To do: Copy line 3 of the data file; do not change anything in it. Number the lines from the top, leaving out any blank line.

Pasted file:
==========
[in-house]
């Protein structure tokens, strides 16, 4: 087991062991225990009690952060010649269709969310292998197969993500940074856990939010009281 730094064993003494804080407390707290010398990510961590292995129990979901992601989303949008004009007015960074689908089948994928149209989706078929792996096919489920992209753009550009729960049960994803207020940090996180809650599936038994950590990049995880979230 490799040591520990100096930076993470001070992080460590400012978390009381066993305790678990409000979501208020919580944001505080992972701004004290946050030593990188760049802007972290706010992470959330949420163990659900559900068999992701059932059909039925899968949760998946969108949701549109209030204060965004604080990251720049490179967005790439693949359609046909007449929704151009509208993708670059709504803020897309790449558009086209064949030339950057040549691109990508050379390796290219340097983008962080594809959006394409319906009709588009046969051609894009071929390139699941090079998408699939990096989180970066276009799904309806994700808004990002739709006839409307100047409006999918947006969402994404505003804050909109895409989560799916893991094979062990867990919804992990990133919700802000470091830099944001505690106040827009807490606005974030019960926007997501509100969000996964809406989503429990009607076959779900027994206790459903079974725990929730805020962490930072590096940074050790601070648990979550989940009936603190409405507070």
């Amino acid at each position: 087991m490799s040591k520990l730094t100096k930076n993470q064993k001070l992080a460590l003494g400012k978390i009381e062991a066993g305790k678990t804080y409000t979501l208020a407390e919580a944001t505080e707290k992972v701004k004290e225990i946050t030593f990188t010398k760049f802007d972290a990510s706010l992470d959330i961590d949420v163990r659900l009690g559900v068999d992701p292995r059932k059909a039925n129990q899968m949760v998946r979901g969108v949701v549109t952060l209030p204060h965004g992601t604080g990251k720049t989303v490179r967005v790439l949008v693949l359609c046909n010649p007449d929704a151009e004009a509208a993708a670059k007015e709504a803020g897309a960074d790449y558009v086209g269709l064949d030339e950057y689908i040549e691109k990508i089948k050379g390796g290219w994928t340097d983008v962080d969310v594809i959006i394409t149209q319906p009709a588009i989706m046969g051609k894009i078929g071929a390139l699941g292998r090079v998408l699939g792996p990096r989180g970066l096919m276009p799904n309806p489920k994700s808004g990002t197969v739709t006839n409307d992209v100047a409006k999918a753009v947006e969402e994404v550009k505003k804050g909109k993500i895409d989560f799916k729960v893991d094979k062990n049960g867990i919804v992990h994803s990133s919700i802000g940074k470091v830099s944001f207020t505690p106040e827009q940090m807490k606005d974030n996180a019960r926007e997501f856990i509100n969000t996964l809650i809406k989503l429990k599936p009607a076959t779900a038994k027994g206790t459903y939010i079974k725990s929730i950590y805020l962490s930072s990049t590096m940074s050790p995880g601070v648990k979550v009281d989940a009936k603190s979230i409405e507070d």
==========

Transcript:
């Amino acid at each position: 087991m490799s040591k520990l730094t100096k930076n993470q064993k001070l992080a460590l003494g400012k978390i009381e062991a066993g305790k678990t804080y409000t979501l208020a407390e919580a944001t505080e707290k992972v701004k004290e225990i946050t030593f990188t010398k760049f802007d972290a990510s706010l992470d959330i961590d949420v163990r659900l009690g559900v068999d992701p292995r059932k059909a039925n129990q899968m949760v998946r979901g969108v949701v549109t952060l209030p204060h965004g992601t604080g990251k720049t989303v490179r967005v790439l949008v693949l359609c046909n010649p007449d929704a151009e004009a509208a993708a670059k007015e709504a803020g897309a960074d790449y558009v086209g269709l064949d030339e950057y689908i040549e691109k990508i089948k050379g390796g290219w994928t340097d983008v962080d969310v594809i959006i394409t149209q319906p009709a588009i989706m046969g051609k894009i078929g071929a390139l699941g292998r090079v998408l699939g792996p990096r989180g970066l096919m276009p799904n309806p489920k994700s808004g990002t197969v739709t006839n409307d992209v100047a409006k999918a753009v947006e969402e994404v550009k505003k804050g909109k993500i895409d989560f799916k729960v893991d094979k062990n049960g867990i919804v992990h994803s990133s919700i802000g940074k470091v830099s944001f207020t505690p106040e827009q940090m807490k606005d974030n996180a019960r926007e997501f856990i509100n969000t996964l809650i809406k989503l429990k599936p009607a076959t779900a038994k027994g206790t459903y939010i079974k725990s929730i950590y805020l962490s930072s990049t590096m940074s050790p995880g601070v648990k979550v009281d989940a009936k603190s979230i409405e507070d």